Given the information currently at our disposal, it appears that Roy Halladay is out with a lat strain for the next 6-8 weeks, leaving the Phillies in quite a precarious position. While the team has won 5 of its last 6 and sits 2 games above .500 for the season, they are still in last place in the NL East, and the one loss was the game in which Halladay left early with the injury. However, Phillies fans should realize how spoiled they’ve been for the past few seasons, and understand that the Halladay of 2011 is not likely to return, even after 8 weeks.
First of all, let’s take into account that Halladay is 35 years old. Last year, just 5 pitchers age 35 or older threw at least 200 innings, and 5 had an ERA of under 4.00 – Chris Carpenter, Tim Hudson, R.A. Dickey, and Hiroki Kuroda fit both bills. From 2008 to 2011 (ages 31-34), Halladay averaged over 240 innings per season and had his four highest strikeout rate seasons, four of his seven lowest walk rate seasons, and four of his five lowest ERA seasons, so it’s safe to assume that without an injury, he would have done just fine. But how good could we really expect him to be?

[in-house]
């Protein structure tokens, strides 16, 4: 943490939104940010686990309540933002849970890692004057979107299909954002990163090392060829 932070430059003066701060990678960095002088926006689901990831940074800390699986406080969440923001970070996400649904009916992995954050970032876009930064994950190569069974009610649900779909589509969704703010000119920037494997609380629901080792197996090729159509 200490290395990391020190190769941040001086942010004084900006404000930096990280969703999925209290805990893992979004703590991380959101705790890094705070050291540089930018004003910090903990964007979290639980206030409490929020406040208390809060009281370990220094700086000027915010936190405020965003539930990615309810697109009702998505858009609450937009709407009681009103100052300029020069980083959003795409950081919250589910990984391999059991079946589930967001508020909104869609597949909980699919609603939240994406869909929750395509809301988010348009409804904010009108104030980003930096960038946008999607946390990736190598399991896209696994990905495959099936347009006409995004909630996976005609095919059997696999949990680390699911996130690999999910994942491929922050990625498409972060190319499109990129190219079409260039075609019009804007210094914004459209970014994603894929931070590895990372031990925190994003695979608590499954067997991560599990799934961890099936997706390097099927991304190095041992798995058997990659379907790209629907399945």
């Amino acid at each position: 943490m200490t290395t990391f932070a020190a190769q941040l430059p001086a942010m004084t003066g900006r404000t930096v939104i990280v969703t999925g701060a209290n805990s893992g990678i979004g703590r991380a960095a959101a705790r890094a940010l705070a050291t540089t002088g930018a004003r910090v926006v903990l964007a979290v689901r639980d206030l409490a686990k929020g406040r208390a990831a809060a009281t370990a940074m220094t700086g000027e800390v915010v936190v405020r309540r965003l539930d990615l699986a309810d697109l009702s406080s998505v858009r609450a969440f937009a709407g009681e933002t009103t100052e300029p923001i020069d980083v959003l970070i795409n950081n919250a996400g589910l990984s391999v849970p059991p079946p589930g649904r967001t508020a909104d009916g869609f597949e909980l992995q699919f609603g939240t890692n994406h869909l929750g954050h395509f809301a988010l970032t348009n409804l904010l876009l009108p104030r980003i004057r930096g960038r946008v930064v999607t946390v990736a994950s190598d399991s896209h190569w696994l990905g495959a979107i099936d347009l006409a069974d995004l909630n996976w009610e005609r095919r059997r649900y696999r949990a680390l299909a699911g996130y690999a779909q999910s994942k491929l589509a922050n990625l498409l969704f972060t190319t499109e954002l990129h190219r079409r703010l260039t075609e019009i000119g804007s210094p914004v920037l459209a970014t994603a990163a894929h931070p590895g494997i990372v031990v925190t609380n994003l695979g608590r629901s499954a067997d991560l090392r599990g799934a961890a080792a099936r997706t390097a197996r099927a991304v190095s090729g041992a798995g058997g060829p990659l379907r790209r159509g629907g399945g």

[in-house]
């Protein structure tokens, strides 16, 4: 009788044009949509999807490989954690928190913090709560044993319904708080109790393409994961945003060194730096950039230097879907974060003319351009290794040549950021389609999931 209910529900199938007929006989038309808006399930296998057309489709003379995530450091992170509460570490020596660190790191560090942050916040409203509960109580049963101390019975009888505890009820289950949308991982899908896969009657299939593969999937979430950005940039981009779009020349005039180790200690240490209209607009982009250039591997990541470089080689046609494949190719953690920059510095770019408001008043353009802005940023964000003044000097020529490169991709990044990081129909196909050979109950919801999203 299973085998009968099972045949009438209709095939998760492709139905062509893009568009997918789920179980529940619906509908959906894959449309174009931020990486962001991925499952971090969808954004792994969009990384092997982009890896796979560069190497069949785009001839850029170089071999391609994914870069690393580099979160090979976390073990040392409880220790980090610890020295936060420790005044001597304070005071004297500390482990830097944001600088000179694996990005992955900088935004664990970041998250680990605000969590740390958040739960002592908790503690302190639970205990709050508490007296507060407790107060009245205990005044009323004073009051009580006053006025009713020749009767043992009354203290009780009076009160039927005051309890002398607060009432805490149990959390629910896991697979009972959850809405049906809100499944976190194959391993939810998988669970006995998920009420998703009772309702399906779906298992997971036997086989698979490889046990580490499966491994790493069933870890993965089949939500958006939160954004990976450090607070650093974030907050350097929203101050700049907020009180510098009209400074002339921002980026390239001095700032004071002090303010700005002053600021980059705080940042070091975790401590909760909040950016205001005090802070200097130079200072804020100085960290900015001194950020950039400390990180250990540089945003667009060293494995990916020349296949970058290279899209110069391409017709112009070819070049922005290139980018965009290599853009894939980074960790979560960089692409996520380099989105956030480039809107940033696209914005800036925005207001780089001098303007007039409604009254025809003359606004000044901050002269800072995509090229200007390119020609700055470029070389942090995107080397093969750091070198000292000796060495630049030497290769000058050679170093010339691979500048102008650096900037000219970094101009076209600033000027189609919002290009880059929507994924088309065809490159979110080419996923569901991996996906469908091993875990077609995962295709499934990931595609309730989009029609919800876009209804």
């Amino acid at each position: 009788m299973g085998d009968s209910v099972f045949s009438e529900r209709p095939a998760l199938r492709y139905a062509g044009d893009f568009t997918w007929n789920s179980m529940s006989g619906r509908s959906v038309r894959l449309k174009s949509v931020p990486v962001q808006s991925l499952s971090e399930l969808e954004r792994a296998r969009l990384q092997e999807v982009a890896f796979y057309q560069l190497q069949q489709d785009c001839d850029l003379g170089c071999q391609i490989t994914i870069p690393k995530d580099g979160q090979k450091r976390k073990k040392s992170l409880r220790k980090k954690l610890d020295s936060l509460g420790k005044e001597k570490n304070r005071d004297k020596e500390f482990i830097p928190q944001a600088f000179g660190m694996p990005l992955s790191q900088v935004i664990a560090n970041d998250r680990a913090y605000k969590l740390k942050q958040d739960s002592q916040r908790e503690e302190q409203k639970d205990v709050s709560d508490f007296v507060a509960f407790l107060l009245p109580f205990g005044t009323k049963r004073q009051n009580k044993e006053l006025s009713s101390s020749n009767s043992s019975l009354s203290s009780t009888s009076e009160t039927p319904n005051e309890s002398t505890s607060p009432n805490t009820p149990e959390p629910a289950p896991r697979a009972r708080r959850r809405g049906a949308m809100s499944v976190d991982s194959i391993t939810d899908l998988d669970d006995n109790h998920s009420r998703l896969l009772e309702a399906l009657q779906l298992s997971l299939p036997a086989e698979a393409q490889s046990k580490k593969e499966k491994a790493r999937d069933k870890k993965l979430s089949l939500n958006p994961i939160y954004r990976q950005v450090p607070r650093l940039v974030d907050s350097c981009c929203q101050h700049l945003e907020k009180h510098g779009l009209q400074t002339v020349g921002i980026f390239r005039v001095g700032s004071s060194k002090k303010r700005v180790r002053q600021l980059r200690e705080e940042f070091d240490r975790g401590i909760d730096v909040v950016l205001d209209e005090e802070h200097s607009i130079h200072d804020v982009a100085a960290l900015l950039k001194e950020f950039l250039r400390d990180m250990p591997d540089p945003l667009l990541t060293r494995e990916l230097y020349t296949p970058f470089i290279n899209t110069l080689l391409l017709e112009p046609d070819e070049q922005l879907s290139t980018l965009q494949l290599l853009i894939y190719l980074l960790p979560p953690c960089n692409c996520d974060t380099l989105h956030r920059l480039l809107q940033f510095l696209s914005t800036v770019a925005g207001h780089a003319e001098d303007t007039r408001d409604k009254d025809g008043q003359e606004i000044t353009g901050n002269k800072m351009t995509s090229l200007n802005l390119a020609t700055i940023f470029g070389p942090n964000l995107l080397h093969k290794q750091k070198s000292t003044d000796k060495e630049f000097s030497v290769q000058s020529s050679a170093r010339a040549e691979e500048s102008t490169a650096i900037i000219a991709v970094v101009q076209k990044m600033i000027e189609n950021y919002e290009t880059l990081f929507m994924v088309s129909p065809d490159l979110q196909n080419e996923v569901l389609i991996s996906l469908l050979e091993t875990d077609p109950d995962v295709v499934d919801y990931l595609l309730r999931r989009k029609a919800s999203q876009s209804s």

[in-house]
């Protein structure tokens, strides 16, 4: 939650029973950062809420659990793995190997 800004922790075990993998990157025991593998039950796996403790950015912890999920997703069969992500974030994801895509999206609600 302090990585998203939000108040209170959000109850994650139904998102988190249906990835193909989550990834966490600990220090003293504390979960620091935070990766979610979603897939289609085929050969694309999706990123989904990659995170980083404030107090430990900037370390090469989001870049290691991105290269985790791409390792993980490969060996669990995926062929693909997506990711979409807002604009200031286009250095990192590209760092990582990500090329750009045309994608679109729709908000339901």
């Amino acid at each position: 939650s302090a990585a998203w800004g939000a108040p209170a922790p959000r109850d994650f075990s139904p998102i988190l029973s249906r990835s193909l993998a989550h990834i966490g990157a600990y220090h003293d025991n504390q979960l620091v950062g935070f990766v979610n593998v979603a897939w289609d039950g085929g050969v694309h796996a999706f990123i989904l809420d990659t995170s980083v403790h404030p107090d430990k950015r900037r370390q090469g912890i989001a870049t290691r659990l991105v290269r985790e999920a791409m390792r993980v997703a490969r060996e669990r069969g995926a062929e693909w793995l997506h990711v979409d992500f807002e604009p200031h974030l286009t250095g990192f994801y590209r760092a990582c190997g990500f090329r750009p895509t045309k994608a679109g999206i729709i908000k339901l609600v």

Halladay has been nothing short of amazing since 2006, leading many to believe that he would be dominant for quite some time beyond this year. From ages 29 to 34, no one except Greg Maddux accrued more Wins Above Replacement than Halladay in the modern era. Names like Bob Gibson, Gaylord Perry, Jim Palmer, and Tom Seaver are the only ones above Halladay in both innings pitched and ERA over that age range. He is sixth in wins by 29-34 year old pitchers, and his winning percentage is comparable only with Maddux, Randy Johnson, Pedro Martinez, and Whitey Ford (minimum 1000 IP).
However, time takes its toll eventually. Most pitchers begin to decline around age 35, and certainly injury becomes a concern before that. Halladay has started between 31 and 33 games each of the past six years, an incredible run of health that seemed destined to end at some point. And even if you grant him the benefit of the doubt that injury kept his statistics as “bad” as they were thus far this season, it really should be expected that he decline right about now.
From the above graph of four (soon to be Hall of Fame) pitchers’ ERA trends over their careers, you can see that their prime years (with the exception of Blyleven’s early career) lie right between ages 28 and 34. However, after age 35, Blyleven, Mussina, and Schiling all declined and/or became quite inconsistent ERA-wise, and it appears likely that Halladay will do similarly. While it is unreasonable to expect that his ERA will stay as high as it is (especially given that his K, BB, and HR statistics are quite similar to previous years in which he was just fine), I think that upon his return, Roy Halladay will not be the same pitcher Phillies fans have seen dominate the National League since 2010. At 35, we really shouldn’t expect that of him.
We should be expecting that of Cole Hamels.